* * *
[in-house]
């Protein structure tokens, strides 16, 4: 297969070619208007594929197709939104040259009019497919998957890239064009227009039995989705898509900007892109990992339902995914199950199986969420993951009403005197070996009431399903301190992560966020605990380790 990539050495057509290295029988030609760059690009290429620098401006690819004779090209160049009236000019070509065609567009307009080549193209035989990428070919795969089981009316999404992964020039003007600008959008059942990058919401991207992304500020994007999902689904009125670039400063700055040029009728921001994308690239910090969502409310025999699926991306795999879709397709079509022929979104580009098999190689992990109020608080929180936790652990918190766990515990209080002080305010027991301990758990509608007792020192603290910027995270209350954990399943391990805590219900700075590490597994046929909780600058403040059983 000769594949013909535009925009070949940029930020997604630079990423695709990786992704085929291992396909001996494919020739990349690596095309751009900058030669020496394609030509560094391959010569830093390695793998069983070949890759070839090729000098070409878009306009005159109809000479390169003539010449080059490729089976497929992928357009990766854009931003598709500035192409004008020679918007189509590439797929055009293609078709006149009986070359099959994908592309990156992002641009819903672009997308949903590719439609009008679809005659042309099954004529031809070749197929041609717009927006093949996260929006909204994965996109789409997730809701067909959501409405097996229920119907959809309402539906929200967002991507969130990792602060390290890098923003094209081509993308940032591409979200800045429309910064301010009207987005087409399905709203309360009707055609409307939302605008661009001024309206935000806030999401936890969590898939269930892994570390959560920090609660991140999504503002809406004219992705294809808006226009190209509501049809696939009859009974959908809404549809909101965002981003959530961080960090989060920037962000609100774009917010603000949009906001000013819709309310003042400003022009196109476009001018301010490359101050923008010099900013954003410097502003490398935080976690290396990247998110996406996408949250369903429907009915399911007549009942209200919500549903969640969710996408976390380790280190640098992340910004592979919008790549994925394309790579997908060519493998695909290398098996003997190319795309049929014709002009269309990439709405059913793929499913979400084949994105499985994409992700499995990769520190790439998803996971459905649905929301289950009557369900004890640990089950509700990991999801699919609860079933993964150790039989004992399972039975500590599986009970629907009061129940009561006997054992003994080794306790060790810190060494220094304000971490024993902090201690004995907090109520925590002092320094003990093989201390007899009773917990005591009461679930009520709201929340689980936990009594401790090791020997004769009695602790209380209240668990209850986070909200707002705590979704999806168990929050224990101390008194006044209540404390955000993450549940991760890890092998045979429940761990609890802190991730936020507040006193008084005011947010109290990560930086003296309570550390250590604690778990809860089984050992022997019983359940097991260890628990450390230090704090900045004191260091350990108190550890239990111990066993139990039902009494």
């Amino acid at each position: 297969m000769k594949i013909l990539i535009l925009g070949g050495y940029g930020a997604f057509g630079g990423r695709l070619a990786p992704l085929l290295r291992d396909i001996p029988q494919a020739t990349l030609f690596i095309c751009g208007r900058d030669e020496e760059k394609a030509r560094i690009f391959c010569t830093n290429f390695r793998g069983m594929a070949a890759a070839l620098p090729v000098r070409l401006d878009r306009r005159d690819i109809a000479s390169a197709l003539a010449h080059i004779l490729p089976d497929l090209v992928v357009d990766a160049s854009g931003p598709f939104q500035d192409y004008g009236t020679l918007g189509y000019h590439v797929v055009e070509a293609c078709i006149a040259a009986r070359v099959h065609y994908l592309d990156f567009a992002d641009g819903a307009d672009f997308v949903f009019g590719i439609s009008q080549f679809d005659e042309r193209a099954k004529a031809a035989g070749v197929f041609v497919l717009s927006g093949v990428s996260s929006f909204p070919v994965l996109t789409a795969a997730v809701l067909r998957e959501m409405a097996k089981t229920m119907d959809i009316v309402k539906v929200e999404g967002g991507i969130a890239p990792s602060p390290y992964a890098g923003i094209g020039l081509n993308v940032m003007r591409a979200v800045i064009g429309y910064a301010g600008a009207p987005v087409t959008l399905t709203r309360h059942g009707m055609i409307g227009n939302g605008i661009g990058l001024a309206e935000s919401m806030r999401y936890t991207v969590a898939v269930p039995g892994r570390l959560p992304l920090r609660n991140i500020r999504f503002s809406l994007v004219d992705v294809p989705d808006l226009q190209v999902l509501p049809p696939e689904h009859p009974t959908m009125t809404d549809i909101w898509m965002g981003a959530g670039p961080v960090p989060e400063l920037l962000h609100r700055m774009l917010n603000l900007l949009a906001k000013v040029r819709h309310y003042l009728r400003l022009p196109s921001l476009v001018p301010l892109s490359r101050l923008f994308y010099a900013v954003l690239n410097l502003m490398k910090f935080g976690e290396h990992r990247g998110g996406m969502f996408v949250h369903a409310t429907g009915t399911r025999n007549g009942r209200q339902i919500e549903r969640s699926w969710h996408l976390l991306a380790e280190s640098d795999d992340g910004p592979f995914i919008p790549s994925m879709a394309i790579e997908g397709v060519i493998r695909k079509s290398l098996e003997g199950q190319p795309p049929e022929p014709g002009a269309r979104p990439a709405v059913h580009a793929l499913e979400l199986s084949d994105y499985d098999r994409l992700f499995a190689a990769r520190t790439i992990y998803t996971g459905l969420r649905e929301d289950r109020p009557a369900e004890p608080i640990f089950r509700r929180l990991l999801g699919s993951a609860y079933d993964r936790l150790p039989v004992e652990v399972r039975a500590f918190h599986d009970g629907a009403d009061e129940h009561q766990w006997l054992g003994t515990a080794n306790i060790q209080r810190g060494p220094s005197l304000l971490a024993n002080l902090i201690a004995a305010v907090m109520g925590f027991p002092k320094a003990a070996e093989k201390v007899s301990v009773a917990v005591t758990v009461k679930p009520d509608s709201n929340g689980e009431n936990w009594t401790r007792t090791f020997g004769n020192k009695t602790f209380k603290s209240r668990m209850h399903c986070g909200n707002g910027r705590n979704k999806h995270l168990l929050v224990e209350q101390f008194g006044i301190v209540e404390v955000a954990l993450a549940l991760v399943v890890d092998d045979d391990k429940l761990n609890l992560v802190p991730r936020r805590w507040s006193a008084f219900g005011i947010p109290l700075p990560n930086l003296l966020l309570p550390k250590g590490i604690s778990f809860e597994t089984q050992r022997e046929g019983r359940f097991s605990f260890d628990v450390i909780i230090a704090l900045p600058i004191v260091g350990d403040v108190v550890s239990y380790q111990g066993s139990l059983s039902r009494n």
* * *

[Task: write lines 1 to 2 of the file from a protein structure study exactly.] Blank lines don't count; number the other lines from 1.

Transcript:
[in-house]
């Protein structure tokens, strides 16, 4: 297969070619208007594929197709939104040259009019497919998957890239064009227009039995989705898509900007892109990992339902995914199950199986969420993951009403005197070996009431399903301190992560966020605990380790 990539050495057509290295029988030609760059690009290429620098401006690819004779090209160049009236000019070509065609567009307009080549193209035989990428070919795969089981009316999404992964020039003007600008959008059942990058919401991207992304500020994007999902689904009125670039400063700055040029009728921001994308690239910090969502409310025999699926991306795999879709397709079509022929979104580009098999190689992990109020608080929180936790652990918190766990515990209080002080305010027991301990758990509608007792020192603290910027995270209350954990399943391990805590219900700075590490597994046929909780600058403040059983 000769594949013909535009925009070949940029930020997604630079990423695709990786992704085929291992396909001996494919020739990349690596095309751009900058030669020496394609030509560094391959010569830093390695793998069983070949890759070839090729000098070409878009306009005159109809000479390169003539010449080059490729089976497929992928357009990766854009931003598709500035192409004008020679918007189509590439797929055009293609078709006149009986070359099959994908592309990156992002641009819903672009997308949903590719439609009008679809005659042309099954004529031809070749197929041609717009927006093949996260929006909204994965996109789409997730809701067909959501409405097996229920119907959809309402539906929200967002991507969130990792602060390290890098923003094209081509993308940032591409979200800045429309910064301010009207987005087409399905709203309360009707055609409307939302605008661009001024309206935000806030999401936890969590898939269930892994570390959560920090609660991140999504503002809406004219992705294809808006226009190209509501049809696939009859009974959908809404549809909101965002981003959530961080960090989060920037962000609100774009917010603000949009906001000013819709309310003042400003022009196109476009001018301010490359101050923008010099900013954003410097502003490398935080976690290396990247998110996406996408949250369903429907009915399911007549009942209200919500549903969640969710996408976390380790280190640098992340910004592979919008790549994925394309790579997908060519493998695909290398098996003997190319795309049929014709002009269309990439709405059913793929499913979400084949994105499985994409992700499995990769520190790439998803996971459905649905929301289950009557369900004890640990089950509700990991999801699919609860079933993964150790039989004992399972039975500590599986009970629907009061129940009561006997054992003994080794306790060790810190060494220094304000971490024993902090201690004995907090109520925590002092320094003990093989201390007899009773917990005591009461679930009520709201929340689980936990009594401790090791020997004769009695602790209380209240668990209850986070909200707002705590979704999806168990929050224990101390008194006044209540404390955000993450549940991760890890092998045979429940761990609890802190991730936020507040006193008084005011947010109290990560930086003296309570550390250590604690778990809860089984050992022997019983359940097991260890628990450390230090704090900045004191260091350990108190550890239990111990066993139990039902009494």